The attainment of the fifth Jhàna breathing ceases.How?

Discussion of Satipatthana bhavanā and Vipassana bhavana.

Re: The attainment of the fifth Jhàna breathing ceases.How?

Postby santa100 » Wed Feb 13, 2013 2:30 pm

I'd suppose when one's reached such advanced stages of meditation, one'd be able to push beyond the physiological/mental ceiling of regular human being. If we only look at it from within the regular biological scope, none of the supernatural attainments of the Buddha and His noble disciples mentioned in many suttas would even be possible (the Chalabhinna of supernormal powers/psychic powers, clairaudience, telepathy, recollection of past lives, clairvoyance, ...)..
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Re: The attainment of the fifth Jhàna breathing ceases.How?

Postby daverupa » Wed Feb 13, 2013 4:43 pm

santa100 wrote:I'd suppose when one's reached such advanced stages of meditation, one'd be able to push beyond the physiological/mental ceiling of regular human being.


Alternatively, through the practice of various meditations one might produce all manner of phantasms which receive culturally-supported explanations, thereby preventing any inclination toward critical inquiry or independent verification.

:shrug:
    "And how is it, bhikkhus, that by protecting oneself one protects others? By the pursuit, development, and cultivation of the four establishments of mindfulness. It is in such a way that by protecting oneself one protects others.

    "And how is it, bhikkhus, that by protecting others one protects oneself? By patience, harmlessness, goodwill, and sympathy. It is in such a way that by protecting others one protects oneself.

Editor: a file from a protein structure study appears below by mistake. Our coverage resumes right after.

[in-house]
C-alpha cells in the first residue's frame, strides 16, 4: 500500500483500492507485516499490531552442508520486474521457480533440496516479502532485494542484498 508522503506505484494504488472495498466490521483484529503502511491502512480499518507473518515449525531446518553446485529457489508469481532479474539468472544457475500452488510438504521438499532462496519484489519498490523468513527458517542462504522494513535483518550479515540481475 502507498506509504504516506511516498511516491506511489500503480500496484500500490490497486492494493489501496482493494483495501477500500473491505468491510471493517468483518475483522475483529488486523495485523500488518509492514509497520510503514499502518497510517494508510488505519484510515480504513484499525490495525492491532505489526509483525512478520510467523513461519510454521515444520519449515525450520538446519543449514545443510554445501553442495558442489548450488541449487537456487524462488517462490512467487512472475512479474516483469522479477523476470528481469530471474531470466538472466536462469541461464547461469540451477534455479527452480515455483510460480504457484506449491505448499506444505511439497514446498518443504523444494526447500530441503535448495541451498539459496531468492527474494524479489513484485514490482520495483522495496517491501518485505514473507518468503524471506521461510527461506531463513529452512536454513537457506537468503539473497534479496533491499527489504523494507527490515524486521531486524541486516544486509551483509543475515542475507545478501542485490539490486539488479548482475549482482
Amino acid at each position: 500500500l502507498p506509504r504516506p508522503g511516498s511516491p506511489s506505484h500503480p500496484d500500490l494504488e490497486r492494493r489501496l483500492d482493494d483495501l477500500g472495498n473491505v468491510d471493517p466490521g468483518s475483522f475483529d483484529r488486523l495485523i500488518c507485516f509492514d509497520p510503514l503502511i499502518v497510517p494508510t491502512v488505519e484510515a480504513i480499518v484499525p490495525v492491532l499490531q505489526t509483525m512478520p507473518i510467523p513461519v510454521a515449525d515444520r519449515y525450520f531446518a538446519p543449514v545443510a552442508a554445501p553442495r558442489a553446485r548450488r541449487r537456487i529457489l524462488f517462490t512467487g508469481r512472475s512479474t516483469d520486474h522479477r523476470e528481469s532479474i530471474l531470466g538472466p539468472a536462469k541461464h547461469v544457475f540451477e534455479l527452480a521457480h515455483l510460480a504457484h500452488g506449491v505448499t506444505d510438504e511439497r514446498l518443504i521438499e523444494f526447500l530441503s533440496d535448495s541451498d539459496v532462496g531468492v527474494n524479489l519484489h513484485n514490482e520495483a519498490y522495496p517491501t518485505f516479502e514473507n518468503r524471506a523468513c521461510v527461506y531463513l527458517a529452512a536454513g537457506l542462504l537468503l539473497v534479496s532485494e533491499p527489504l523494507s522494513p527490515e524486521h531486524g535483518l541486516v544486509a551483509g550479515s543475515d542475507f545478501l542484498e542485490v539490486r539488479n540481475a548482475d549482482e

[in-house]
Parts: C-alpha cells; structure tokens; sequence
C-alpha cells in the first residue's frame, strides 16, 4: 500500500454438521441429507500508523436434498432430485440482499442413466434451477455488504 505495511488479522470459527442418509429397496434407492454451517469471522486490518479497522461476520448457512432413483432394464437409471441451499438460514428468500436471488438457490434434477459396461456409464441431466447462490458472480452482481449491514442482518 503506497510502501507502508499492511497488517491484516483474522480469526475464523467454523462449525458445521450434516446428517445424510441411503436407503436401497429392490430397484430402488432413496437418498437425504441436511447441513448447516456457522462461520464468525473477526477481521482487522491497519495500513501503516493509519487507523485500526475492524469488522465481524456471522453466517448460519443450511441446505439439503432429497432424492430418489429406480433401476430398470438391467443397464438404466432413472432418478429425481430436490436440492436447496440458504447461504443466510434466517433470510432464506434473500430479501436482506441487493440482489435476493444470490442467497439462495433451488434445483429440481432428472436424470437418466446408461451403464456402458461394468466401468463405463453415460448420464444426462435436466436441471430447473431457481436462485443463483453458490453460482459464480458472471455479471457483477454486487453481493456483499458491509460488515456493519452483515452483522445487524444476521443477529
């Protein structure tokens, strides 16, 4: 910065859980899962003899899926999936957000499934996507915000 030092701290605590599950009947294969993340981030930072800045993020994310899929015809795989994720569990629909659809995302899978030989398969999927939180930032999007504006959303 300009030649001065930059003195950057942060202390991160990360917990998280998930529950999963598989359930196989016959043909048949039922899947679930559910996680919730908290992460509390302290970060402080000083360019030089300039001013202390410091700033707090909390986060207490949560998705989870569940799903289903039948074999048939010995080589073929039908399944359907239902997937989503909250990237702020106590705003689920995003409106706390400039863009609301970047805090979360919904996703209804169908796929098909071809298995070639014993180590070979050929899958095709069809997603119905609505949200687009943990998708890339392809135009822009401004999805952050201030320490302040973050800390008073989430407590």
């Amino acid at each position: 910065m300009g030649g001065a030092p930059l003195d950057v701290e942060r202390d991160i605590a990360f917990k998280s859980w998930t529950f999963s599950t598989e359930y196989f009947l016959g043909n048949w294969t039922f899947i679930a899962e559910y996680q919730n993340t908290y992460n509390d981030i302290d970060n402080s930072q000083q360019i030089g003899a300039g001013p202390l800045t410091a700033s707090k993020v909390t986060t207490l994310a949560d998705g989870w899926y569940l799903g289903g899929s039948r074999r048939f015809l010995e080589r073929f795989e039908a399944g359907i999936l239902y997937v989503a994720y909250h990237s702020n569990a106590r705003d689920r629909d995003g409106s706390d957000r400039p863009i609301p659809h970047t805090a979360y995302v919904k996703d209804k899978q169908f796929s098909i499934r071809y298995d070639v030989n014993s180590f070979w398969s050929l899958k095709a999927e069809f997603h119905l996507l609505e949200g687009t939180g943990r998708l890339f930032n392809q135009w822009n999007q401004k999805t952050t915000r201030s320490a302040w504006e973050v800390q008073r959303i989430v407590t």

- Sedaka Sutta [SN 47.19]
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Re: The attainment of the fifth Jhàna breathing ceases.How?

Postby polarbuddha101 » Wed Feb 13, 2013 6:01 pm

santa100 wrote:I'd suppose when one's reached such advanced stages of meditation, one'd be able to push beyond the physiological/mental ceiling of regular human being. If we only look at it from within the regular biological scope, none of the supernatural attainments of the Buddha and His noble disciples mentioned in many suttas would even be possible (the Chalabhinna of supernormal powers/psychic powers, clairaudience, telepathy, recollection of past lives, clairvoyance, ...)..


Retrocognition and clairvoyance are different than flying through the air, walking on water, or breathing through skin that doesn't breathe. One group requires extra-sensory perception to be real while the other group requires that the laws of physics or the laws of the human body be broken as if we're in the matrix.

Of course, retrocognition and clairvoyance may also be impossible and any experiences of said things hallucinations or phantasms as Dave put it. Just saying, if you're going to accept rebirth you have to accept ESP but that doesn't mean you have to accept all the other weird impossible stuff that happens in the suttas.